As some of you know, this Wednesday was the annual event, See You at the Pole. SYATP (See You at the Pole) is a national day of prayer, where students come to school early to pray and worship together at their flagpole. Our ministry made a huge push for it this year and it turned out to be a huge win! I would promote SYATP to any youth group and here are a few reasons why:

-Unification. This event is geared towards uniting the Body of Christ at a school. One of the responsibilities of the student leader in charge of SYATP is to promote this event to all of the Christian clubs and organizations at the school. I think that when there are more than one Christian club at a school, there can be a rivalry that develops, but events like these, if done right, shatters this and helps them realize that they both have the same goal, to be a light and serve at their school. It is also fun to go and meet and build relationships with students and youth pastors from the area… you can never have too many friends!

-Long Term Results. While SYATP is a totally awesome program, it is only once a year. What we wanted to see happen was a fire sparked in the campus’ heart. We wanted this to inspire the Body at their school to love and serve their school in a way that they haven’t before. What was cool was seeing students posting their ideas on how to keep things like this going. There have already been talks of a campus prayer walk at one of our schools!

-Leadership Experience. SYATP is a completely student lead activity, which I LOVE. The cool thing is that the SYATP website (syatp.com) sets students up for success. It has a checklist of all of the things you need to do/think about when you are planning the event at your school. One of the cool things about this event is that it is a success/fail opportunity. One key element of growing leaders is giving them the freedom to fail. As their pastor, we are willing to help if they ask, but we can’t waste these unique opportunities to build up leaders. Failure doesn’t always mean the event is a complete disaster; failure can look like weak programming, bad promotion, poor team communication, etc. We just need to be there to help them learn from their mistakes so that the experience wasn’t in vain.

I am a huge believer in See You at the Pole and I hope that it is something that you at least look into for the schools in your area! Do you have a story from a See You at the Pole event?

Colton Harker is the Student Leadership Coordinator at Saddleback HSM.  If you have any questions or comments, feel free to contact him at coltonharker@gmail.com or on twitter at @ColtonHarker.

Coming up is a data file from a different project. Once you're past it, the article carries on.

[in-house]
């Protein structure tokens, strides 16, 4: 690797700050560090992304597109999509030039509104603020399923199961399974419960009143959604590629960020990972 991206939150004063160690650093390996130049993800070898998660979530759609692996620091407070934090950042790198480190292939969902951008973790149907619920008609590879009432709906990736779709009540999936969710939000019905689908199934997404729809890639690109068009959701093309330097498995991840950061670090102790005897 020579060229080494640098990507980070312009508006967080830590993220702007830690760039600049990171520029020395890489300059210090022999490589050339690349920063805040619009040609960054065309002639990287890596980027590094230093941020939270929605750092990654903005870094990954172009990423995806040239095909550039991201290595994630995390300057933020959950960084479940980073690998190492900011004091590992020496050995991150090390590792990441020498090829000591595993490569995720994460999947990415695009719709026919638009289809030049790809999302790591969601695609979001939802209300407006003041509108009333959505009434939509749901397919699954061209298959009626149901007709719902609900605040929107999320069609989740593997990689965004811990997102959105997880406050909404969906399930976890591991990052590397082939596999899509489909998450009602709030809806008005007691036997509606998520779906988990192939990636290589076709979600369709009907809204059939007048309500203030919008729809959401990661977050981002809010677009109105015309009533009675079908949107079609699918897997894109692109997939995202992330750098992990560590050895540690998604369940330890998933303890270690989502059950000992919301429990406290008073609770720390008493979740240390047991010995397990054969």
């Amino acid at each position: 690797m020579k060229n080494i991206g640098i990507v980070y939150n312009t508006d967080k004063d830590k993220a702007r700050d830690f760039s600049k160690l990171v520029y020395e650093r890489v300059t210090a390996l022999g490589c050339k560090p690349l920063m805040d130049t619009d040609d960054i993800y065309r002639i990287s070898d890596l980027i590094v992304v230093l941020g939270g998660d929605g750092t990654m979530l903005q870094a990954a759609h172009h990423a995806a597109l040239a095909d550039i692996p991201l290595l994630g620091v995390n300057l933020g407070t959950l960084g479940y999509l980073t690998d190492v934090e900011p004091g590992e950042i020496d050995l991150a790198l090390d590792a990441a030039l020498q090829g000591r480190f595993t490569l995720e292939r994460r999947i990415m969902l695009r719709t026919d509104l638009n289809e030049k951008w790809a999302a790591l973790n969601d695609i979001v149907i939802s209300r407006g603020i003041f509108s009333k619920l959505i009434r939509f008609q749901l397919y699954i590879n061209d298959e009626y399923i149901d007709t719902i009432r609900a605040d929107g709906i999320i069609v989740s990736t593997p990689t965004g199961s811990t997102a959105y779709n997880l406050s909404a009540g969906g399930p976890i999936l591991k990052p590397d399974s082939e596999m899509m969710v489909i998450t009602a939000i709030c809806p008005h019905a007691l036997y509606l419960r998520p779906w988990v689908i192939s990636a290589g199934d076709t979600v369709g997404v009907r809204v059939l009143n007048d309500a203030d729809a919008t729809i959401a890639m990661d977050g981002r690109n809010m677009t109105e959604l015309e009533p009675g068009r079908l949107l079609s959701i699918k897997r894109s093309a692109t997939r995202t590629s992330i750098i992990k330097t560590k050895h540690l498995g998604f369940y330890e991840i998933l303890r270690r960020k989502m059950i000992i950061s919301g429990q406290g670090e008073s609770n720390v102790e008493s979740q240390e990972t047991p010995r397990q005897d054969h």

I was incredibly blessed this week to be invited to one of our Life Group’s very last meetings as graduating seniors. They have been together 8 years as a group (so from 4th grade on!) and called themselves the Band of Brothers. On this final meeting the leader bought each of his guys a special ring to symbolize their years together and to commemorate their journey apart in the days ahead. He had invited all of the parents and myself to the ceremony and celebration. They all shared a ton of memories – it was one of the coolest finishes I’ve ever seen to a high school small group.

At the end of the afternoon, the boys and their parents gave Kevin an award as well. It was awesome – we circled up and prayed over them as a group, commissioning them as they head to schools all across the country. At the end a couple of the guys got baptized, too. It was a GREAT reminder of how important and how powerful Christian community can be. Way to go, Kevin!

Oh, and if you’ve ever read the book Doug Fields and I wrote, 99 Thoughts for Small Group Leaders – there’s a story near the end that involves Hooters, leadership and how to gain trust back with parents. This was that group! Amazing how God has shaped all of these guys, their leader and undoubtedly how He will use them all in the future as well.

JG



This summer I read-most-of-and-skimmed-the-rest of Practicing the Way of Jesus: Life Together in the Kingdom of Love by Mark Scandrette. It was a book that when I got it I thought this was going to be another book challenging safe, complacent Christians to sell-everything-and-live-the-simple-life. And it somewhat is, but a little different from the ones that Shane Claiborne and others made famous. Mark challenges everyone to take part in experiments of faith that challenge us to get outside our comfortable and safe Christian box. He wanders through experiments in community that push us to be more like Christ and more effective for Christ. While this isn’t in my wheelhouse of topics/books I normally read, I liked someone messing with the normal suburban life and pushing us to be more like Jesus and out to the fringe.

JG